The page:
The estate tax gets all the press, but if you are leaving property to a grandchild, there is an additional tax you should kno...Read more
What Do the New Medicaid Transfer Rules Mean to You?
- April 21st, 2006
The Deficit Reduction Act of 2005 (DRA) places new restrictions on the ability of the elderly to transfer assets before qualifying for Medicaid coverage of nursing home care. This means it could be more difficult to qualify for Medicaid benefits.
The law extends Medicaid's "lookback" period for all asset transfers from three to five years and changes the start of the penalty period for transferred assets from the date of transfer to the date when the individual transferring the assets enters a nursing home and would otherwise be eligible for Medicaid coverage. In other words, the penalty period does not begin until the nursing home resident is out of funds, meaning she cannot afford to pay the nursing home.
The law also makes any individual with home equity above $500,000 ineligible for Medicaid nursing home care, although states may raise this threshold as high as $750,000. For more on the provisions of the new law, click here.
The new federal law applies to all transfers made on or after the date of enactment, February 8, 2006. However, the law gives states that must pass legislation to meet the new requirements more time to come into compliance. This gives many people in most states a little time to plan. The deadline for states to enact their own laws varies from state to state, but generally it is the first day of the first calendar quarter beginning after the end of the next full legislative session.
Any asset transfer made before February 8 falls under the old transfer rules. But what about someone who transfers assets after that date but before his or her state comes into compliance with it? In all probability, this will depend on the date of the application for Medicaid. If the application is filed before enactment of the state law, it will probably come under the old transfer rules. If it is filed after the enactment of the state law, it will come under the new transfer rules. But to be sure, check with an elder law attorney in your state.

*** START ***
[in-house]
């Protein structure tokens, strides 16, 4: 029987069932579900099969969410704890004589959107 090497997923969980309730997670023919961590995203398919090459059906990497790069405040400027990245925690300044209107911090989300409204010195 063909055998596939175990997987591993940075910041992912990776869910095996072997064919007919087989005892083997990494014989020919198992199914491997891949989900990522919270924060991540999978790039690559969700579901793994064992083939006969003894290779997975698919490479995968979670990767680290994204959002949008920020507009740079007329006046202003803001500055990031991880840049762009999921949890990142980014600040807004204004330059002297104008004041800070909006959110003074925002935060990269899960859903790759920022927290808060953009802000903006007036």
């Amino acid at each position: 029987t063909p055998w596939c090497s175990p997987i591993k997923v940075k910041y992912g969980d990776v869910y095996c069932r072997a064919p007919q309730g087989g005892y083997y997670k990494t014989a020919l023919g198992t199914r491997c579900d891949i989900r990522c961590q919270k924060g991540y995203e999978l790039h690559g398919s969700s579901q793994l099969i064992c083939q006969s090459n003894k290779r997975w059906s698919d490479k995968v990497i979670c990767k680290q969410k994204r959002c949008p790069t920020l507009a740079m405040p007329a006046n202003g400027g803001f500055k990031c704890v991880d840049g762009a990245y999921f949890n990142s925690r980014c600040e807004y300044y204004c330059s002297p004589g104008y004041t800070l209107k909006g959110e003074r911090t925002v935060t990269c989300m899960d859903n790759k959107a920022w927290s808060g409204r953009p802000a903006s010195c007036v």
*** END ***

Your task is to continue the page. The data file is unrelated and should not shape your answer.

Transfers should be made carefully, with an understanding of all the consequences. People who make transfers must be careful not to apply for Medicaid before the five-year lookback period elapses without first consulting with an elder law attorney. This is because the penalty could ultimately extend even longer than five years, depending on the size of the transfer.
For more information on Medicaid, click here.
For more information on Medicaid Planning, click here.
Local Elder Law Attorneys in Ashburn, VA
Needham Mitnick & Pollack, PLC
Susan Pollack served as Chairperson of the Falls Church Senior Citizens Commission from 1997 to 2011 and was on the Executive Board of the Falls Church Education Foundation. She has also served on the Board of Directors of the Alzheimer’s Association of the National Capital Area and is a member of the Arlington B...
Margaret A. O'Reilly, PC
Margaret A. O’Reilly is an estate planning and elder law attorney with over thirty-five years of legal experience. Attorney O’Reilly graduated from Duke University with a degree in psychology, and received her law degree from Northeastern University School of Law in Boston, Massachusetts. For over 15 y...
Hale Ball Carlson Baumgartner Murphy PLC
Attorney Samantha Simmons Fredieu is an associate at Hale Ball. Ms. Fredieu graduated magna cum laude from Vermont Law School where she was the symposium editor on the Vermont Law Review, a production editor on the Vermont Journal of Environmental Law, and a member of the Moot Court Advisory Board. She has clerked for...